|July 11, 2011 | Volume 86, Number 19|
Declaration of Independence
The Declaration of Independence is celebrated each year on the Fourth of July. When the document was signed by 56 men on July 4, 1776, it secured freedom for Americans who had fought for independence from British rule whose leader was King George III. Until the Declaration of Independence, the new Americans were considered colonists.
While most recall the names of Thomas Jefferson and John Adams, who later became U.S. Presidents, as among the signers of the Declaration, few know much about the other signers. Some paid a high price for their signature.
Five signers were captured by the British as traitors, and tortured before they died. Twelve had their homes ransacked and burned. Two lost their sons in the revolutionary army, another had two sons captured. Nine of the 56 died from wounds or hardships resulting from the Revolutionary War.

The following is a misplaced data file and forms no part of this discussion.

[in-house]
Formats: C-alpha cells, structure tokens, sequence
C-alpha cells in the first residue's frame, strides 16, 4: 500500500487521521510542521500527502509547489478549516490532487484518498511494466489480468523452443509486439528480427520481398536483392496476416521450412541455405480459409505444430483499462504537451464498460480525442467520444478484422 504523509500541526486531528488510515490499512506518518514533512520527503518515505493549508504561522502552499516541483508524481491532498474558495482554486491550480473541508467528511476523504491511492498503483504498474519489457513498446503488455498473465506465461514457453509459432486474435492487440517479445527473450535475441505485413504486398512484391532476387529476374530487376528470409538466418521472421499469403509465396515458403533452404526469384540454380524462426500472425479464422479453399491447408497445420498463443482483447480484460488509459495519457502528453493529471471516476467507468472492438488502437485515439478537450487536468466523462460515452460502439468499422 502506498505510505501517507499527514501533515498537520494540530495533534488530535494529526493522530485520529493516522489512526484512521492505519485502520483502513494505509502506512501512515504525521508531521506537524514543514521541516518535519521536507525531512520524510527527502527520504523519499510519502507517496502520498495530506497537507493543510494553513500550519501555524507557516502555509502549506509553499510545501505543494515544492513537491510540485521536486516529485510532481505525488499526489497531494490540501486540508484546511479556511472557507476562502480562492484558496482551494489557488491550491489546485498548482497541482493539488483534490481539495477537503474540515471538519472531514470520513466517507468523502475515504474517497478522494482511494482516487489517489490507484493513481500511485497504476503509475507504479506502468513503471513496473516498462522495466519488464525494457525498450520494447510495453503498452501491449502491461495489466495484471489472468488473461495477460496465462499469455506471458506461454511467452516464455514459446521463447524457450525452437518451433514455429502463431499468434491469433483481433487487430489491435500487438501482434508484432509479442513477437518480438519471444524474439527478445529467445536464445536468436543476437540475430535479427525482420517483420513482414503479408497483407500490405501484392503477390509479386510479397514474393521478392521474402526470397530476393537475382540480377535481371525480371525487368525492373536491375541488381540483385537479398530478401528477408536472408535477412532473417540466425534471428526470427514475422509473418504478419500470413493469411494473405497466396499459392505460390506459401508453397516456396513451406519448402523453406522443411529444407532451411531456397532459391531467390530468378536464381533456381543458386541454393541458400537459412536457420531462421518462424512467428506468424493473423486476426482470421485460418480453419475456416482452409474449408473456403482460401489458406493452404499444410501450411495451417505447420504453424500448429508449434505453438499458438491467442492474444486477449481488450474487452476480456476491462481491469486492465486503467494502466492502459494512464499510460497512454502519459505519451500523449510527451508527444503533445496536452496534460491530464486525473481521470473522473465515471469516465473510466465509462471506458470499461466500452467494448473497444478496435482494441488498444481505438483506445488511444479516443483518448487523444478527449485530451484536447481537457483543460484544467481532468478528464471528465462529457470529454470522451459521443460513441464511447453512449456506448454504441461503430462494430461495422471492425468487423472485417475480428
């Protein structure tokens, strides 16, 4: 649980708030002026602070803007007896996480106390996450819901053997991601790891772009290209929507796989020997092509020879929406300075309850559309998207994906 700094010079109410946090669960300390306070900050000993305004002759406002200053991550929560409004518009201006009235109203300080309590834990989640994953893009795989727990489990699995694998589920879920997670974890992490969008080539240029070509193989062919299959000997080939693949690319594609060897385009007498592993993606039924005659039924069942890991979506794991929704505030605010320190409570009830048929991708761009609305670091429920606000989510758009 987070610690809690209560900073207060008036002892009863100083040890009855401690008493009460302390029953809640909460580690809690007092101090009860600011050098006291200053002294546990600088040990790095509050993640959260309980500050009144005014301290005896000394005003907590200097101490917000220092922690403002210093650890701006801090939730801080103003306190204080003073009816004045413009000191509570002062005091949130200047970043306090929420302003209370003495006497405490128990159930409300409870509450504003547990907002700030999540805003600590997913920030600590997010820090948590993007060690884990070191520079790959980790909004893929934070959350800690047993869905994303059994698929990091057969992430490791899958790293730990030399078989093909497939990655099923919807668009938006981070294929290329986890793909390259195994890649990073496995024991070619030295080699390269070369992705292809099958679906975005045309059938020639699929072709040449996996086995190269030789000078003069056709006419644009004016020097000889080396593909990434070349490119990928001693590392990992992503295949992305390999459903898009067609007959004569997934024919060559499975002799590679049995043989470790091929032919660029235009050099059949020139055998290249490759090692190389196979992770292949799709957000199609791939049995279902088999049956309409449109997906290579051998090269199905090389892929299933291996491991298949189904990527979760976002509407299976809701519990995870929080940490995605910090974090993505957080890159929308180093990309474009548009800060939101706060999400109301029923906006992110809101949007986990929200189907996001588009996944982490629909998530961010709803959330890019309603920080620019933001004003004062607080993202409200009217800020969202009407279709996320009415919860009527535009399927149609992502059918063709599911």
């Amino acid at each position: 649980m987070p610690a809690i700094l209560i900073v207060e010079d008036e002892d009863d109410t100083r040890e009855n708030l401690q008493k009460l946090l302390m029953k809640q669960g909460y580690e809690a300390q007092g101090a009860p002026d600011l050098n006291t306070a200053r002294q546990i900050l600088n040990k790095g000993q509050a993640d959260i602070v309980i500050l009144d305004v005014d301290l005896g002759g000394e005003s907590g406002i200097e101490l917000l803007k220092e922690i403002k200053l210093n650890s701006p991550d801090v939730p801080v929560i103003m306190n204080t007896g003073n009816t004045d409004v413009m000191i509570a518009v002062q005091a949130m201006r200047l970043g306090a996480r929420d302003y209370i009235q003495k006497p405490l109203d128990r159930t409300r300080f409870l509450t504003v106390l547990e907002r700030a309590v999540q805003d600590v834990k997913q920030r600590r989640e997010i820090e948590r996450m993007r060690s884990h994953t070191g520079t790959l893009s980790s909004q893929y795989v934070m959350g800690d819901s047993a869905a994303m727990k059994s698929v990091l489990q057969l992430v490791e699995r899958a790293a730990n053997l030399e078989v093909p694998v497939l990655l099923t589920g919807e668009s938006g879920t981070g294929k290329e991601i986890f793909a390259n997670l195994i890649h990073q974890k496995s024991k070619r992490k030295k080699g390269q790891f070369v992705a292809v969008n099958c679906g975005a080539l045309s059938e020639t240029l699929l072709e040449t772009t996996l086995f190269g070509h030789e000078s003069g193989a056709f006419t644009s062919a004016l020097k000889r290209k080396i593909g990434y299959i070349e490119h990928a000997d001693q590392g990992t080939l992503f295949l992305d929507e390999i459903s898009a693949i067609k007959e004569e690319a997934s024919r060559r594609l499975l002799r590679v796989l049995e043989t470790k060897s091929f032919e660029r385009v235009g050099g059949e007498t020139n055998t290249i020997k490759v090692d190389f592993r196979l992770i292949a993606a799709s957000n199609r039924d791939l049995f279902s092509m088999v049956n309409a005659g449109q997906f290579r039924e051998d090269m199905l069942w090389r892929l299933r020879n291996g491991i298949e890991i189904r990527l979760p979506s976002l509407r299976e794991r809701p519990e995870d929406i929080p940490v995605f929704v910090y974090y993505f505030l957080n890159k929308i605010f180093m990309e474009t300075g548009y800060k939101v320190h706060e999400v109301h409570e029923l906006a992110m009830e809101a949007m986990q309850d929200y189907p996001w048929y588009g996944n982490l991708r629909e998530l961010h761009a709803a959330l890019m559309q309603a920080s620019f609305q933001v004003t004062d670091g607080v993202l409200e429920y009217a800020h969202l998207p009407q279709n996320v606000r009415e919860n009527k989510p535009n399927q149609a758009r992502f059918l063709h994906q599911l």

Look what happened to Thomas Heyward Jr. of South Carolina. Heyward returned to his home in South Carolina after the signing in Philadelphia and was captured by British soldiers. He was taken to a prison ship in St. Augustine, Fla., where he died. While there, Heyward’s plantation was raided, buildings burned, and his wife, who witnessed it all, died.
Most of us can recall the name of John Hancock, a signer from Massachusetts, whose name often is used as a synonym for signature. He supposedly said, “If the cause of the revolution commands it, burn Boston and make John Hancock a beggar!”
With Independence Day now behind us, we need to remember that the signers of the Declaration of Independence believed fervently in a cause for American freedom. They were educated men who lived comfortably. Some had great wealth. But they valued freedom, something many Americans take for granted.
The Declaration of Independence spoke about Laws of Nature, including a right of revolution.
Most of us know the most famous words: “We hold these truths to be self-evident, that all men are created equal, that they are endowed by their Creator with certain inalienable rights, that among these are Life, Liberty and the Pursuit of Happiness.”
Let freedom ring!
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